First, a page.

About 60 people have complained to the ASA about the new Atheist Bus Campaign which tells you: "There's probably no God. Now stop worrying and enjoy your life." Some Christians and other monotheists find this statement offensive if only because it's misleading: there's more evidence for God - whichever one we're talking about - through personal experience than not, they say.
Arcatistes will know that I am always amused by the certainties of atheists, such as Christopher Hitchens and so many others (including close friends), but I'm certainly not offended by this campaign's wishful-thinking message. Before Christmas, a humanist on the radio explained that the campaign was designed to reassure people that atheism was respectable now: she claimed that not-believing was still taboo. Really? I should say being religious is taboo in some circles, especially those where literary and philosophical fashion predominates.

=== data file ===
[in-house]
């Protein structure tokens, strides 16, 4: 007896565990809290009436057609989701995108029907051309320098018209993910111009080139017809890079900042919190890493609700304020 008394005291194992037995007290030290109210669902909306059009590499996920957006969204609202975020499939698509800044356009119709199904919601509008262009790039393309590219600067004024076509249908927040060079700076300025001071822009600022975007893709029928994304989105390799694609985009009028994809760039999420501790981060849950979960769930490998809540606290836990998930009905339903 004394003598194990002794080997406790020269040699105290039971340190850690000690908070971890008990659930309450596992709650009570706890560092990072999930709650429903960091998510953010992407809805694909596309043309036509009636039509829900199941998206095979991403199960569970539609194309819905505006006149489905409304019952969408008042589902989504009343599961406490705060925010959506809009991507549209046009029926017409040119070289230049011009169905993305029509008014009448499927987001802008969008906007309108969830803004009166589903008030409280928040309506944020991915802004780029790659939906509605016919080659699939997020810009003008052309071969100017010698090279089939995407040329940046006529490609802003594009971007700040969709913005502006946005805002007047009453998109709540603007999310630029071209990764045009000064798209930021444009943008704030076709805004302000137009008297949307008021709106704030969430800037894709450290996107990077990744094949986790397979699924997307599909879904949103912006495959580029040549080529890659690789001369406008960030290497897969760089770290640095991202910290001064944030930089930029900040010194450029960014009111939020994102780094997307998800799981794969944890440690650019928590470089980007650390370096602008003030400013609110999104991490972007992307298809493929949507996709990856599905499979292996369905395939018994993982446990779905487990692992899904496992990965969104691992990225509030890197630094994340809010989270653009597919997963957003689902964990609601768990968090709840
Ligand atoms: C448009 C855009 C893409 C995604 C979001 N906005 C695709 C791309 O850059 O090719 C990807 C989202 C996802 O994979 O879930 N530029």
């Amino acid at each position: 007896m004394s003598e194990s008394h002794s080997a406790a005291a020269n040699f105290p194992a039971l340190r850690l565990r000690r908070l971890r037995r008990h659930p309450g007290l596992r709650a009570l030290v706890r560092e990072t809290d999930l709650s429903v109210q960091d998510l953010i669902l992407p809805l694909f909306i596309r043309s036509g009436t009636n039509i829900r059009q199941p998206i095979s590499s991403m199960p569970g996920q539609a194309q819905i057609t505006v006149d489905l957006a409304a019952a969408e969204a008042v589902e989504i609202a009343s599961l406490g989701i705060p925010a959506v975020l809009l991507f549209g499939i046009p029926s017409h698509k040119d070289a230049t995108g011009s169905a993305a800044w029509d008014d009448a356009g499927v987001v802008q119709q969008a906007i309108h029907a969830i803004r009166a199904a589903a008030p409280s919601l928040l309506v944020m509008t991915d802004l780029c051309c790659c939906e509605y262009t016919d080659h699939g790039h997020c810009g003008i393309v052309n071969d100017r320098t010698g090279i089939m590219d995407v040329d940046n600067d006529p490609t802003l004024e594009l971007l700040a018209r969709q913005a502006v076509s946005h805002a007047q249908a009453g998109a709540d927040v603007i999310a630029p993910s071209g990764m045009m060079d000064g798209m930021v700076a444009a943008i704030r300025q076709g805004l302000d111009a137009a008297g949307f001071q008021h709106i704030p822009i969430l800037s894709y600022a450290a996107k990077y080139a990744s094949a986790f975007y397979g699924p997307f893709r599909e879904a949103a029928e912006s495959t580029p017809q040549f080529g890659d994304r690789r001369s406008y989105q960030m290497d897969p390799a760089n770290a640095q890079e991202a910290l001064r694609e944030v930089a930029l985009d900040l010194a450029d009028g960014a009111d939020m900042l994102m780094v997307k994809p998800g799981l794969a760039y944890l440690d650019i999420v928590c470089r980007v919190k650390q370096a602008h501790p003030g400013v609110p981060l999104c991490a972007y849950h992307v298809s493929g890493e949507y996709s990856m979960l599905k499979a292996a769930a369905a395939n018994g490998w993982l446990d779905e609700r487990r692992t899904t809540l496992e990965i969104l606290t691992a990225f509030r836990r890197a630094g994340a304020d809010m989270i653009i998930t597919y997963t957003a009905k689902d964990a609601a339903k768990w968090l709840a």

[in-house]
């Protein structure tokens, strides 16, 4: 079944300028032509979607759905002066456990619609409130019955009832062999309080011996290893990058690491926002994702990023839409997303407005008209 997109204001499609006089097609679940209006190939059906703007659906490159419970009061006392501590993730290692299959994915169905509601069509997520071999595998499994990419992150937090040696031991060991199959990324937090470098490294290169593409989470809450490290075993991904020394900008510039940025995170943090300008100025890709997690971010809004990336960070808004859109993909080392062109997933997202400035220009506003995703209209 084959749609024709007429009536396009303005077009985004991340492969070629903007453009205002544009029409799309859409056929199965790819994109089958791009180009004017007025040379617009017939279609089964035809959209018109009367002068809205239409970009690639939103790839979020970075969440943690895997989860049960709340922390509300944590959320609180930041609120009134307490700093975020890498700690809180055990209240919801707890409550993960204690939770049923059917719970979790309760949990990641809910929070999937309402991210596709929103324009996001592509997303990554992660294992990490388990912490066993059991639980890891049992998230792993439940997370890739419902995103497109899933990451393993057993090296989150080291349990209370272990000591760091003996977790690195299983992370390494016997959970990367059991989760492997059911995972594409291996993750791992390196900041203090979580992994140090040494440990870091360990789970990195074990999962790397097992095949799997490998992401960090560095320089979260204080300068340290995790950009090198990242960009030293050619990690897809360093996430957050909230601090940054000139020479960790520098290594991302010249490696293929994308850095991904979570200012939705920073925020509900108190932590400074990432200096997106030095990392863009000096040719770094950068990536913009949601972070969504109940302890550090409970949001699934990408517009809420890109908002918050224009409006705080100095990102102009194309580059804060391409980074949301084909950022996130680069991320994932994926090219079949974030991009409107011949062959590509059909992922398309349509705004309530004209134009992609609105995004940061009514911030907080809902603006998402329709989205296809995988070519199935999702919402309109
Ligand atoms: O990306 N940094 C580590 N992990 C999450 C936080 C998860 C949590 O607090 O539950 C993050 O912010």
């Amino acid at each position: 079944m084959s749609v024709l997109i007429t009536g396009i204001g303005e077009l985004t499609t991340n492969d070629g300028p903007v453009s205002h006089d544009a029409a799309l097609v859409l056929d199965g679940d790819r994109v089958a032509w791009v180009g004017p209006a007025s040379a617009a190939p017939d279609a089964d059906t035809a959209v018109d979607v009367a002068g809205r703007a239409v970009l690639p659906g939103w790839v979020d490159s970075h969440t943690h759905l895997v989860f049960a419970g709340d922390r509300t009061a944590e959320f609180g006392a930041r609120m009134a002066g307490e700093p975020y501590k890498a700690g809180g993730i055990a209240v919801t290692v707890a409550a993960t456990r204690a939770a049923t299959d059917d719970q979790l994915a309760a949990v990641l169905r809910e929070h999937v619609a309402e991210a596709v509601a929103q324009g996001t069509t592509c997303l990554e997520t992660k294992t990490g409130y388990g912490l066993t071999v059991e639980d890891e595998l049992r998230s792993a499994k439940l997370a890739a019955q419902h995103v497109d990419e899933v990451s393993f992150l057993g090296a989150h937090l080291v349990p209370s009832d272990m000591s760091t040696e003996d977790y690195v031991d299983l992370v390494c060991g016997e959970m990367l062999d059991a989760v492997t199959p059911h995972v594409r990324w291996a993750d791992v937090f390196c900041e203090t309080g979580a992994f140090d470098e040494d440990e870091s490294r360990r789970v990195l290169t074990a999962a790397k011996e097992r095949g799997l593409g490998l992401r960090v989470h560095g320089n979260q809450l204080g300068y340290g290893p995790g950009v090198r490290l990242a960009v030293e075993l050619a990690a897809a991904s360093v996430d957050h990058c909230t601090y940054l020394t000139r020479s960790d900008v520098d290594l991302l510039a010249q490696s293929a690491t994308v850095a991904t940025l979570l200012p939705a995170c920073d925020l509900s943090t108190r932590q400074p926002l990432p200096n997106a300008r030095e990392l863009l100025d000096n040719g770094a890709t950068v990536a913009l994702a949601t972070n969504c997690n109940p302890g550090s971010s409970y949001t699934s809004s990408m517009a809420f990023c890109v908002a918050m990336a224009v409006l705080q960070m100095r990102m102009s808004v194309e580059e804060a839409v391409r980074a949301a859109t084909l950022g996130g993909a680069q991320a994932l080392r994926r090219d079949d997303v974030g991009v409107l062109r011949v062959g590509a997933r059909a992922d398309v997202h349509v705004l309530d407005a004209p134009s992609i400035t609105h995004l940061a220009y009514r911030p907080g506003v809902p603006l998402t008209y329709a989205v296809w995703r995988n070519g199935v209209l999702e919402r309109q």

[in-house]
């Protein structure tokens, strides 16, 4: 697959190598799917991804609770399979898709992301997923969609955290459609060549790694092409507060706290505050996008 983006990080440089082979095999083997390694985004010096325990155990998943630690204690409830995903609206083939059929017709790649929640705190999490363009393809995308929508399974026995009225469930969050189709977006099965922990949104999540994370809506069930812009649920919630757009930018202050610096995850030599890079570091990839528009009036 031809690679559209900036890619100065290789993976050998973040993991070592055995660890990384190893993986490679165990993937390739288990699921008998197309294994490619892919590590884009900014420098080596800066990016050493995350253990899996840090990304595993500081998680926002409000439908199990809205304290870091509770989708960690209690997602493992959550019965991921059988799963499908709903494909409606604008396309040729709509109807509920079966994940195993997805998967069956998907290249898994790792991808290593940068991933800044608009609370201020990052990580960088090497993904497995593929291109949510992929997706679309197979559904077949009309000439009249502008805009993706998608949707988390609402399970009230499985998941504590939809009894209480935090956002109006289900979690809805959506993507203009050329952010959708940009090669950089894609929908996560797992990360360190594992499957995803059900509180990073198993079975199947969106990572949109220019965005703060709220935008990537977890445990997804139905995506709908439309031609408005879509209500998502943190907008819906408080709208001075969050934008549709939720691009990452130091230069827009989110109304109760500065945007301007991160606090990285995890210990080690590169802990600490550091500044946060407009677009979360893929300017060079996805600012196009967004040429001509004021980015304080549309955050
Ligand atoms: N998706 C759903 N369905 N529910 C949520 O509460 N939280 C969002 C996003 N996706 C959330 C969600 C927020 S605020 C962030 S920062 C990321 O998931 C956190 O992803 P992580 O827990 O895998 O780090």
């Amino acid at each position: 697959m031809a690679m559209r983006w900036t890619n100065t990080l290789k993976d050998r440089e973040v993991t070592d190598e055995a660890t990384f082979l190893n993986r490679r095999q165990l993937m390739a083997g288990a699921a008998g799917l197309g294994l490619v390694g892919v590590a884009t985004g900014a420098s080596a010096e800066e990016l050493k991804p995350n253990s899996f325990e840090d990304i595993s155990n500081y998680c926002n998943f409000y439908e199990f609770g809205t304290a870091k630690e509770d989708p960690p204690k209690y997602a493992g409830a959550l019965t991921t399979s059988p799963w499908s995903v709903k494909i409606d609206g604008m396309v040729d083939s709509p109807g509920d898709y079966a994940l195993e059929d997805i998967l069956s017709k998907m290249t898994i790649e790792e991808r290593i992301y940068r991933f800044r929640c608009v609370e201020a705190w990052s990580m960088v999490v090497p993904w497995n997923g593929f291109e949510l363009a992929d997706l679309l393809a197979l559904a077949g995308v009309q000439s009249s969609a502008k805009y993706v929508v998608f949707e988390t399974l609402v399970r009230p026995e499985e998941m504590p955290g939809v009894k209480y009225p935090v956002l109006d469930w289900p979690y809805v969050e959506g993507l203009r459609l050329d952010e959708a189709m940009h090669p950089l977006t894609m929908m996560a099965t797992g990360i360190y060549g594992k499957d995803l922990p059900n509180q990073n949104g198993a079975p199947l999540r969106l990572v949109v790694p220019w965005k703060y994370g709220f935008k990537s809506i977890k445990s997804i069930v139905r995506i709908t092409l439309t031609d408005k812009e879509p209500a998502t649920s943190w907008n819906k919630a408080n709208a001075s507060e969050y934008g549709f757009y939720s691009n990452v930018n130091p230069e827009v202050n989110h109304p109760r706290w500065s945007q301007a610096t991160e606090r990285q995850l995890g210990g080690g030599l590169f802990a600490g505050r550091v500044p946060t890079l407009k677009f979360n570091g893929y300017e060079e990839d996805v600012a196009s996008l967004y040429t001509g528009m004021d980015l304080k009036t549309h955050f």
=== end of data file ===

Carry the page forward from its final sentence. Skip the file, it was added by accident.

What's really happening is that Atheism is itself slowly turning into a religion, as I have explained before. The mistake is to suppose that atheists are unbelievers: but a faith in something need not be of a mystical or supernatural nature. Atheists often believe wholeheartedly in science, in education, money, materialism, intellectualism: they would rather place their faith in empiricism, or what's testable, than in the essential subjectivity of a spiritual belief. The vogue is for a claimed objectivity because personal experience (or testimony) is seen as suspect.
That science is forever correcting itself, and turning theories into faux-facts, is neither here nor there: the altar is ready for service, be worshipful in the presence of Fact. As I have said before, the current cathedral of Atheism is the Large Hadron Collider, presently a little under the weather. But let's wish it well.
If the Bus Campaign comforts a few atheists, then what's the problem? Like the God-lovers, they too need the pastoral care of their priests. Probably.